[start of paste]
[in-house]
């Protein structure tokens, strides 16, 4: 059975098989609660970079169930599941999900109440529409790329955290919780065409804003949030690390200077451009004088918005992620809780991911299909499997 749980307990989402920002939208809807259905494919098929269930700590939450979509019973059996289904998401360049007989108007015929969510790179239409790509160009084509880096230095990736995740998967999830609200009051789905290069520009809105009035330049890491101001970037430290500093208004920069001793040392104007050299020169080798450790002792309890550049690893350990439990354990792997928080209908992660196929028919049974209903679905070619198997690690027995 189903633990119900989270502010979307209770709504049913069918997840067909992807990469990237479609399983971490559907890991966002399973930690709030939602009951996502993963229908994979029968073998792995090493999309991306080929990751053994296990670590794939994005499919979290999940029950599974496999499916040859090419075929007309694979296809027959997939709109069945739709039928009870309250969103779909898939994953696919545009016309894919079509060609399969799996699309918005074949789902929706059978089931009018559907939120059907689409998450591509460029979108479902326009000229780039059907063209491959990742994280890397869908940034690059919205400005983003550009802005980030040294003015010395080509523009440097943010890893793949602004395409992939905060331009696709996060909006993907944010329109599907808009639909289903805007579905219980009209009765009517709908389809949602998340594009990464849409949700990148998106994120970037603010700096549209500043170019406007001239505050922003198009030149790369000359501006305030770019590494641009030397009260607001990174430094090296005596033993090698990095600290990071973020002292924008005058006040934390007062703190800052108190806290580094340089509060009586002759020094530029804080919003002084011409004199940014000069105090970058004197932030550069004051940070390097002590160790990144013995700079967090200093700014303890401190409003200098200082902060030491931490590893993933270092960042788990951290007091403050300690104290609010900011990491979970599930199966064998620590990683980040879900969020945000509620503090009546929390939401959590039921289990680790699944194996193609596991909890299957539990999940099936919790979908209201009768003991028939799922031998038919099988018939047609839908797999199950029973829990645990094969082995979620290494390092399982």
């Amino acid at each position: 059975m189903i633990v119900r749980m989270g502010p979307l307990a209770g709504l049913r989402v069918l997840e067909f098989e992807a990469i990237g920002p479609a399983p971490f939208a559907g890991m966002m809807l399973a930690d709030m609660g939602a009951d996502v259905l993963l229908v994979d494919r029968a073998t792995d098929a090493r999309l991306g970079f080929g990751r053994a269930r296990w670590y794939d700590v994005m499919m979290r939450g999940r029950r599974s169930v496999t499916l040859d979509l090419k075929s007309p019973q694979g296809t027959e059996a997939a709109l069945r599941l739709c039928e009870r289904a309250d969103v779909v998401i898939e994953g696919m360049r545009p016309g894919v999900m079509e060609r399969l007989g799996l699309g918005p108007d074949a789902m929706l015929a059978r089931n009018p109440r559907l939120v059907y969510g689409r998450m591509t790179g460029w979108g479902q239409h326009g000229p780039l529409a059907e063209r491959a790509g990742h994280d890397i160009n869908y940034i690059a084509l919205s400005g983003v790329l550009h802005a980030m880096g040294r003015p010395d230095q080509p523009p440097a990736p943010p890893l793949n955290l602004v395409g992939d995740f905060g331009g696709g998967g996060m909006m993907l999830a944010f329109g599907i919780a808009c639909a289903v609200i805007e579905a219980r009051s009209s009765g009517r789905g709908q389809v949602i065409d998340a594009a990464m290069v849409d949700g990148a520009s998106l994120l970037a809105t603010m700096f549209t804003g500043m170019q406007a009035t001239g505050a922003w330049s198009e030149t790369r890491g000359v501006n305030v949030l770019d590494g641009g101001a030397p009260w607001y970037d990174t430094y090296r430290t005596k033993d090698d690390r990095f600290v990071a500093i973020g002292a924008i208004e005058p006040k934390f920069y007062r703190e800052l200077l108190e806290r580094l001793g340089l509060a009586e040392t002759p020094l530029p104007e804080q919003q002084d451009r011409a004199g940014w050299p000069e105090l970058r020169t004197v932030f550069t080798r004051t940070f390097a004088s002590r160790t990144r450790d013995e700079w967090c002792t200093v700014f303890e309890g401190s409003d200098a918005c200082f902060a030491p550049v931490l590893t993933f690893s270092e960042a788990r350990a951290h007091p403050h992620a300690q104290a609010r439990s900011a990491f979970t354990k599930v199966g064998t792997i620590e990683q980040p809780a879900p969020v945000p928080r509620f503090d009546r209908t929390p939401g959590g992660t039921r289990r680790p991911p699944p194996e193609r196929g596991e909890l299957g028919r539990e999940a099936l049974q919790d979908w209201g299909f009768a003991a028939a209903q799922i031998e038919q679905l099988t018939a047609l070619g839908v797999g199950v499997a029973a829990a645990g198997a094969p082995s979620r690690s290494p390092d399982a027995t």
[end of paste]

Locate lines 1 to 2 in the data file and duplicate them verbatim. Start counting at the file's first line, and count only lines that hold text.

[in-house]
């Protein structure tokens, strides 16, 4: 059975098989609660970079169930599941999900109440529409790329955290919780065409804003949030690390200077451009004088918005992620809780991911299909499997 749980307990989402920002939208809807259905494919098929269930700590939450979509019973059996289904998401360049007989108007015929969510790179239409790509160009084509880096230095990736995740998967999830609200009051789905290069520009809105009035330049890491101001970037430290500093208004920069001793040392104007050299020169080798450790002792309890550049690893350990439990354990792997928080209908992660196929028919049974209903679905070619198997690690027995 189903633990119900989270502010979307209770709504049913069918997840067909992807990469990237479609399983971490559907890991966002399973930690709030939602009951996502993963229908994979029968073998792995090493999309991306080929990751053994296990670590794939994005499919979290999940029950599974496999499916040859090419075929007309694979296809027959997939709109069945739709039928009870309250969103779909898939994953696919545009016309894919079509060609399969799996699309918005074949789902929706059978089931009018559907939120059907689409998450591509460029979108479902326009000229780039059907063209491959990742994280890397869908940034690059919205400005983003550009802005980030040294003015010395080509523009440097943010890893793949602004395409992939905060331009696709996060909006993907944010329109599907808009639909289903805007579905219980009209009765009517709908389809949602998340594009990464849409949700990148998106994120970037603010700096549209500043170019406007001239505050922003198009030149790369000359501006305030770019590494641009030397009260607001990174430094090296005596033993090698990095600290990071973020002292924008005058006040934390007062703190800052108190806290580094340089509060009586002759020094530029804080919003002084011409004199940014000069105090970058004197932030550069004051940070390097002590160790990144013995700079967090200093700014303890401190409003200098200082902060030491931490590893993933270092960042788990951290007091403050300690104290609010900011990491979970599930199966064998620590990683980040879900969020945000509620503090009546929390939401959590039921289990680790699944194996193609596991909890299957539990999940099936919790979908209201009768003991028939799922031998038919099988018939047609839908797999199950029973829990645990094969082995979620290494390092399982």